Together with Banny Banerjee, the new Director of Stanford University’s ’Design For Change programme, we ran a professional design clinic on the theme of “off-grid water”. Our Stanford clinic focused on entrepreneurs in the Palo Alto region who were developing tools to help citizens manage water sustainably.
Rainwater Hog has won lots of prizes, but its designer and producer, Sally Dominguez, wanted our advice on the best way to translate celebrity into sales.
Our worldly design experts concluded that people will pay better money to save their house, than to save the planet., and advised Sally to re-brand the system as an on-site emergency water supply.
Seven per cent of all US energy use is to process waste – thereby causing 30m million of tons of emissions. Charles Zhou mesmerised us with his story about the use of smart micro-organisms to optimize sludge digestion, and of microbial fuel cells to recover clean energy from wastewater. Ninety-nine percent of current wastewater treatment facilities do not recover any energy from wastewater. Zhou seems set to become the Bill Gates of sewage.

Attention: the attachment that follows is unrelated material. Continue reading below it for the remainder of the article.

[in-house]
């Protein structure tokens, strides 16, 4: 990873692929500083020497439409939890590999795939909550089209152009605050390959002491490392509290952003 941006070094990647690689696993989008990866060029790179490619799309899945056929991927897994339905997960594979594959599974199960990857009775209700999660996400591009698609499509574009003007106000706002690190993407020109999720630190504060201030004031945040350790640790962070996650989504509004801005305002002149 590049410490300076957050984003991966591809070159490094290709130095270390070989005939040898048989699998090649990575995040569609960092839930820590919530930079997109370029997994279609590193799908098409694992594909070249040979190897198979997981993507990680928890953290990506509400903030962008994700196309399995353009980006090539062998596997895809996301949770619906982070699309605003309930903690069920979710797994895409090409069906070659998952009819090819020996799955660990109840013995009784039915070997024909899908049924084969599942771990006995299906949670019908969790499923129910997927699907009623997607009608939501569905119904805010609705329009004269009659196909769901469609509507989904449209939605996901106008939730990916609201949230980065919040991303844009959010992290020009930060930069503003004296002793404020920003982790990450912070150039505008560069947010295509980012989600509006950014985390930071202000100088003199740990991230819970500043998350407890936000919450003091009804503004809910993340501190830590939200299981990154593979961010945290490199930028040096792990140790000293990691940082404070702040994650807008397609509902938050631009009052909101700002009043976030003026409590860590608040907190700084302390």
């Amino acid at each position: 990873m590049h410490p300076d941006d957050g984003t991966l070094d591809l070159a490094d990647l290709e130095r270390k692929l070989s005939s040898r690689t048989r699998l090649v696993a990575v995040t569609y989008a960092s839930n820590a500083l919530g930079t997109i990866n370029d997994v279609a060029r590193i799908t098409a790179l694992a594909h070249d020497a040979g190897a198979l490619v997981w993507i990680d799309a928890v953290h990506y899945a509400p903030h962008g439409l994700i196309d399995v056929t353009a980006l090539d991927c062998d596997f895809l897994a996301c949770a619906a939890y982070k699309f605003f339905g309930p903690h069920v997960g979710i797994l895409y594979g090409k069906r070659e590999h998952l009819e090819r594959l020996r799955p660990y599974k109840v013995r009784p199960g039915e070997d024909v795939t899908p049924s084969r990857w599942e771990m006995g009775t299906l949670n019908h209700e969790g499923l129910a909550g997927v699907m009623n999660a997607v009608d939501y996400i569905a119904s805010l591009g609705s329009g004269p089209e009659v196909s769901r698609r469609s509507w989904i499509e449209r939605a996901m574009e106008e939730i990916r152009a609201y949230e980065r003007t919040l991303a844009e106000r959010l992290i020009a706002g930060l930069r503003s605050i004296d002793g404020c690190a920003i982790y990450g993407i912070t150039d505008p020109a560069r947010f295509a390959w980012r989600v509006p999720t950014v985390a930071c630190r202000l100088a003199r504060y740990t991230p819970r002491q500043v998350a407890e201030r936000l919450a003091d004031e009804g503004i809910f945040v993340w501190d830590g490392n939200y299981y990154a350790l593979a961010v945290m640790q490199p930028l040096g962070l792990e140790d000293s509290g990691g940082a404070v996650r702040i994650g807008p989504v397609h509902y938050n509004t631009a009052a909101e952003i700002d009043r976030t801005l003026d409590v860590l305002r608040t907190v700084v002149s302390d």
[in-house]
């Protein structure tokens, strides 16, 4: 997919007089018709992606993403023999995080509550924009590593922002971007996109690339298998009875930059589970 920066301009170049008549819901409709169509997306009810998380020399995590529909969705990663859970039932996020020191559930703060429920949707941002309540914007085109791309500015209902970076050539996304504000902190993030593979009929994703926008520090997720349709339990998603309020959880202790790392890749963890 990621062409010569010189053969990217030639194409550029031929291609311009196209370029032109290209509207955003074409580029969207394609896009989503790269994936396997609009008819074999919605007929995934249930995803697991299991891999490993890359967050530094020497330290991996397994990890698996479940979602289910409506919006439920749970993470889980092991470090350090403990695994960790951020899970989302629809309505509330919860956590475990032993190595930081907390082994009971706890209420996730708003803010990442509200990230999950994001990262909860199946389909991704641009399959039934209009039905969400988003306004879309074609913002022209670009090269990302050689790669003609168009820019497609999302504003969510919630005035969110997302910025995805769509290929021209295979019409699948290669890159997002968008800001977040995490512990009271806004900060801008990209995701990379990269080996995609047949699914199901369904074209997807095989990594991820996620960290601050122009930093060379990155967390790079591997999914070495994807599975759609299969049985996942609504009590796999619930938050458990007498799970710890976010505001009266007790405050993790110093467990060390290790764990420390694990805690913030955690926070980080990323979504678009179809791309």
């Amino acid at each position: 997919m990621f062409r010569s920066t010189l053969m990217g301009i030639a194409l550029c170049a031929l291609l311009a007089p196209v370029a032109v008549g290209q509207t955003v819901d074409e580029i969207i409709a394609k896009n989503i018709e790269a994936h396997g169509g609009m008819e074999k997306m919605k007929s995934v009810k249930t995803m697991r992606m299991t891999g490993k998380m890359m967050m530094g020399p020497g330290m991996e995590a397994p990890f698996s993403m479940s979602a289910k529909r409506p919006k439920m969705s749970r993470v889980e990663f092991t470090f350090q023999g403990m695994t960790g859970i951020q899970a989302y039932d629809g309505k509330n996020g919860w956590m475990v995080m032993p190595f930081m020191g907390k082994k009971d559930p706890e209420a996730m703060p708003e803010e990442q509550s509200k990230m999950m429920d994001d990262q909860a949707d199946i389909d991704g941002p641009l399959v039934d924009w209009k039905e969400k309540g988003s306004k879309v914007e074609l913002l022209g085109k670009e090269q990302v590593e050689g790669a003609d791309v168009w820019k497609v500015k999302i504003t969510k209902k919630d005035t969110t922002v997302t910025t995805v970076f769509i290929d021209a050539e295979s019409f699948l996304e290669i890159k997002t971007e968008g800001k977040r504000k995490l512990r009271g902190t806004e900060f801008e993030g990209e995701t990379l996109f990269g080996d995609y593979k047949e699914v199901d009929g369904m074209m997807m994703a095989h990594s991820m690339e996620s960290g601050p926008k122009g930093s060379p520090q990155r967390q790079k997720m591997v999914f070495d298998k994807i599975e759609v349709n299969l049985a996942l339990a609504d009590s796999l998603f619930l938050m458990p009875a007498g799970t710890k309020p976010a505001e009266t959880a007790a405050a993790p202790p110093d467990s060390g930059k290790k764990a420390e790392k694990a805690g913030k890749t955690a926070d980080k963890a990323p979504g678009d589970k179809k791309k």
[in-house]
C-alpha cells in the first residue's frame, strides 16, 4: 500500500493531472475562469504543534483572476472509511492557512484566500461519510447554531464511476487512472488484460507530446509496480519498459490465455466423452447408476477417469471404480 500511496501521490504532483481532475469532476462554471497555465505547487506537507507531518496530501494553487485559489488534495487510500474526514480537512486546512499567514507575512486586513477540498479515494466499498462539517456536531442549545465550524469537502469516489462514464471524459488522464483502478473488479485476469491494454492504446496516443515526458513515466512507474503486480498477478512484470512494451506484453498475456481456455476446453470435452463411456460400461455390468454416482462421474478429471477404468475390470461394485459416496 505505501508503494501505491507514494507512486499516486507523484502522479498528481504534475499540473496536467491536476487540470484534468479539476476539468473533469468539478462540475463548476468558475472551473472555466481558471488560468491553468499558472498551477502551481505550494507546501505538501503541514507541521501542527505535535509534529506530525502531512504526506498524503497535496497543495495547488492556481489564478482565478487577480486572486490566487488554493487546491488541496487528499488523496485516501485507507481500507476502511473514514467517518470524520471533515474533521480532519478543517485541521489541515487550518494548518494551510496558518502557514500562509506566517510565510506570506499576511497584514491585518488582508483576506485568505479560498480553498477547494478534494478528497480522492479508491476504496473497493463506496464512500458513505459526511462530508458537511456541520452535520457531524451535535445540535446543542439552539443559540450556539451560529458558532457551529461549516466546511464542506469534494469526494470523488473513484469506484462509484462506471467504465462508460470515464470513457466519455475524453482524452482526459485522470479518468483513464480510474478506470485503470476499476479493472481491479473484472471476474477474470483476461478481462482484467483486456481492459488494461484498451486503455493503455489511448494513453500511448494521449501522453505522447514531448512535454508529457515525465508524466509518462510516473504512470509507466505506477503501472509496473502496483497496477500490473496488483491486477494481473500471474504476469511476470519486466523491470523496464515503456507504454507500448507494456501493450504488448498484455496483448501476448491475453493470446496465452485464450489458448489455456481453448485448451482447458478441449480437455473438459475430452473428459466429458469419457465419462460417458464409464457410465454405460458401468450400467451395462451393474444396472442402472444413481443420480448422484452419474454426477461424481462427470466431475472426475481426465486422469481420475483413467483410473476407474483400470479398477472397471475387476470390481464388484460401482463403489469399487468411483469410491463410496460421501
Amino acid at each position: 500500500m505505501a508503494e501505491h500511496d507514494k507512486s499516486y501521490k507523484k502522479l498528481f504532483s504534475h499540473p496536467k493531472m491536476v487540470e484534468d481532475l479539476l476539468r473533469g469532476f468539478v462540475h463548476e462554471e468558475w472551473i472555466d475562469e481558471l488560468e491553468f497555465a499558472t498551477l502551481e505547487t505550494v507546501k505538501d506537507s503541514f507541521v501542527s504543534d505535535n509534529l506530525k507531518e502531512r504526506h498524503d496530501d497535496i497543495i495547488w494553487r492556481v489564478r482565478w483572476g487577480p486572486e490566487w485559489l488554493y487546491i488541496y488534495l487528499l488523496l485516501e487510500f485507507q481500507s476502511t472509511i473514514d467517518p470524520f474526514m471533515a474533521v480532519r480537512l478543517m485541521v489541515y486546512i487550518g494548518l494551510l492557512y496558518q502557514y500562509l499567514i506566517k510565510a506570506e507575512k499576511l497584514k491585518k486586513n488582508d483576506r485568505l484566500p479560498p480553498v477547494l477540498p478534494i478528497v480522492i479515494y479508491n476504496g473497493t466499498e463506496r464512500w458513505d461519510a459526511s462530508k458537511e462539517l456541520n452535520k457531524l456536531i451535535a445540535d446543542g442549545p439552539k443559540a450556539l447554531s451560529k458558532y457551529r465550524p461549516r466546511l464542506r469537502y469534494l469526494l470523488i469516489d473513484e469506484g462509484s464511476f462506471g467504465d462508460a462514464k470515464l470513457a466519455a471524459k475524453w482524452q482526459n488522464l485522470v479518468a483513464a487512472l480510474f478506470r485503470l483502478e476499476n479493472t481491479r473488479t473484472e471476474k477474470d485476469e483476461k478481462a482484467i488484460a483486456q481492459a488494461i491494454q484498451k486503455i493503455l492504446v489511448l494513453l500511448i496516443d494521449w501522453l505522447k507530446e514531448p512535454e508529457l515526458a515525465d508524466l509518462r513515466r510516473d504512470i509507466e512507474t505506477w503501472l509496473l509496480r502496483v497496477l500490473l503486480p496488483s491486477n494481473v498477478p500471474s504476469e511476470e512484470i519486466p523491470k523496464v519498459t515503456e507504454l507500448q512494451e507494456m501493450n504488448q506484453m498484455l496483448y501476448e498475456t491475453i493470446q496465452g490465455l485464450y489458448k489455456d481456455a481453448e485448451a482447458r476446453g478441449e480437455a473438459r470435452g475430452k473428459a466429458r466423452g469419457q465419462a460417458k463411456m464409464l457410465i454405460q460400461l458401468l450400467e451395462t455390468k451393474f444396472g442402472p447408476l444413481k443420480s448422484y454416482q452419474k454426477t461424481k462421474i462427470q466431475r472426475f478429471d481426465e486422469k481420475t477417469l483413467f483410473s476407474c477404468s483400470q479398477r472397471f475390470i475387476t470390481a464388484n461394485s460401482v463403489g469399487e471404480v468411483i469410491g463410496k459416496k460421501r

Professor Banerjee reflecting on the event, told me that the three criteria by which their projects are selected are: beneficial impact, scalablility, and urgency. Our clinic scored well against those criteria. President Obama’s new energy secretary, Steven Chu, stated on the day we arrived that “we’re looking at a scenario where there’s no more agriculture in California”. Immediately following our clinic, a state-wide water state of emergency was declared.